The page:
The thing my dad made that had the greatest effect on me was the Valentines cake he made for my mother.  Three layers high, it was decorated with pink marzipan and icing sugar hearts.  I remember coming home from school to find it sitting in the middle of the dining room table like a little pink palace of loveliness.  I was so envious, I wanted to learn how to do the same, but had to wait a couple of days for him to teach me how to make the cake, minus the pink hearts.

There wasn’t much my dad couldn’t accomplish, and he passed his abilities to me.   He taught me so much, he was always encouraging me to try different things to stretch my abilities.  I tried to pass on what I know to my children and in turn those of my grandchildren who have shown an interest.

I am looking forward to introducing Collin to other areas of creativity that I suspect he’ll thoroughly enjoy.


More Wishy Books

Wishy tiny Town

Wishy Tiny Town Busy Book
Materials: felt, cotton fabric
Promotes: imaginative play, fine motor skills, social and language skills, colour recognition, counting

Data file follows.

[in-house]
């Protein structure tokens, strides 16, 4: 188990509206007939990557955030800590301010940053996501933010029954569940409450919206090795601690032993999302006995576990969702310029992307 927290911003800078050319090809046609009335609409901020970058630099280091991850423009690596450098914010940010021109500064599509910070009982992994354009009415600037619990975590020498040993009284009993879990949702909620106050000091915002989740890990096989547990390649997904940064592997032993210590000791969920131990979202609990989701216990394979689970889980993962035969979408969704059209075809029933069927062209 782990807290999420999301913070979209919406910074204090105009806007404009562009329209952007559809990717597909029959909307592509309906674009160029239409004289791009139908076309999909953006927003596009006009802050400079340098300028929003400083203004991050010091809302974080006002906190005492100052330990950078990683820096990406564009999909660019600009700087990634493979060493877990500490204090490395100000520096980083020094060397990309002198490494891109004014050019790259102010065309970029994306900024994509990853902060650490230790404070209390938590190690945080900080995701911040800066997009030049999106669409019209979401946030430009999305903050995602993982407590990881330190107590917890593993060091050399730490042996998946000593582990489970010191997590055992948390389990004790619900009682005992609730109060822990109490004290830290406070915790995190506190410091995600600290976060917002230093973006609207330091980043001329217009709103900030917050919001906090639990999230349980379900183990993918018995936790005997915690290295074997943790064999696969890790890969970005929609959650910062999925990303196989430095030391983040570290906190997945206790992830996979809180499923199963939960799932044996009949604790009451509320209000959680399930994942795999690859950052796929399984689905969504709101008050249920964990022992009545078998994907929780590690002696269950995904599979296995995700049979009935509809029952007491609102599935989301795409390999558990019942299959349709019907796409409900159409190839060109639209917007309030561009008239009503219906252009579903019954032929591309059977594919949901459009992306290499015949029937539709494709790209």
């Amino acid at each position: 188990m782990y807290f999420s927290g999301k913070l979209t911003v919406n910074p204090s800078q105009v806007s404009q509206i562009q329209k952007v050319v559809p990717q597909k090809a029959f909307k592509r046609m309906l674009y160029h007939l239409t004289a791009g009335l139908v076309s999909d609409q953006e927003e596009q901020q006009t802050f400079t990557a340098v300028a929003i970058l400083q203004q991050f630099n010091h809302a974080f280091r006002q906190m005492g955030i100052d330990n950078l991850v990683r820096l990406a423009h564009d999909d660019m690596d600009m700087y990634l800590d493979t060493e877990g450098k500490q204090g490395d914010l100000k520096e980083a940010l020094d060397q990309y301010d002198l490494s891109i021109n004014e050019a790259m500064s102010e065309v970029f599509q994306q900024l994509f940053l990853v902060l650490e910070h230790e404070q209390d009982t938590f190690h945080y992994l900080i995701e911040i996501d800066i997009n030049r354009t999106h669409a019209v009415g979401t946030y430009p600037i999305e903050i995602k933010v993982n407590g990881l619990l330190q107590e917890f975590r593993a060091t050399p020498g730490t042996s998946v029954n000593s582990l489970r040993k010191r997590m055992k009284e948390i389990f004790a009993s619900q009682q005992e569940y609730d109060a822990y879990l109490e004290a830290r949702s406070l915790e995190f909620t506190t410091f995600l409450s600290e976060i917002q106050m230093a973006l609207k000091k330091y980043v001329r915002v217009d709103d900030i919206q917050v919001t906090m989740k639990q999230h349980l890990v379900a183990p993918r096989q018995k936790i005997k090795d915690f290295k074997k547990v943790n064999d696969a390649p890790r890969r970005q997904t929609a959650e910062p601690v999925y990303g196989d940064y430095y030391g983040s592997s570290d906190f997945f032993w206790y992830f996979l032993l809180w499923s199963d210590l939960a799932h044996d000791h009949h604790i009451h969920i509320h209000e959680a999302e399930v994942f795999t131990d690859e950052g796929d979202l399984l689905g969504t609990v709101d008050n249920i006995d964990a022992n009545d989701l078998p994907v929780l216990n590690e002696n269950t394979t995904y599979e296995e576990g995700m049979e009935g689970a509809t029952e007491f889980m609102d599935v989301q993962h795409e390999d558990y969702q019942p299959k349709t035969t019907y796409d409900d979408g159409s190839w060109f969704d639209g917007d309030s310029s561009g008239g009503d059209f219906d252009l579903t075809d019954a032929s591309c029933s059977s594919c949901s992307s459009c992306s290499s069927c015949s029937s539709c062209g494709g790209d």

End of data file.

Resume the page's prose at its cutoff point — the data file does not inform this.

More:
Wishy matching Book.
Materials: cotton fabric, felt, buttons
Promotes: fine motor skills, colour and shape recognition, language development


Wishy Humpty Book
Materials, felt, cotton fabric, ribbons, plastic beads
Promotes, social and language development, puzzle solving, counting skills, fine motor skills


Wishy Sensory book
Materials, cotton, fleece, corduroy. Satin fabrics, wool, clear plastic, ribbons, metal bells, tulle
Promotes: sensory/tactile skills, fine motor skills, colour and shape recognition, language development, observational skills


Wishy lighthouse Book
Materials: cotton fabric, felt, Velcro, metal hook and eyes.
Promotes: imaginative play, fine motor skills, language and social development, counting, story telling skills


Wishy Road Book
Material: felt, cotton fabric
Promotes: language development, counting skills, number matching, imaginative play, fine motor skills, Colour recognition, story telling skills


Noah’s Wishy Ark
Materials: cotton fabric, felt, Velcro
Promotes: language and social development, fine motor skills, matching and counting skills, colour recognition, story telling skill


Wishy Taggies

Square taggies made with fleece and cotton fabric, and ribbons

Just the right  size for little fingers exploring the world, lovely tactile experience, providing comfort and familiarity


Child’s cotton pinny.

material; cotton

can be made any size from toddler to adult, and with a choice of fabric colours.

Humpty Dumpty

This is a old favourite nursery rhyme that I have sung numerous times to my children and grandchildren. He’s very colourful and bright and helps develop:
Langauge, colour recognition, counting and number recognition, hand/eye coordination, promotes fine motor skills. Oh and don’t forget imaginative play and fun.
Materials: cotton fabric, felt, plastic beads, ribbons.
Cost £10 plus P&p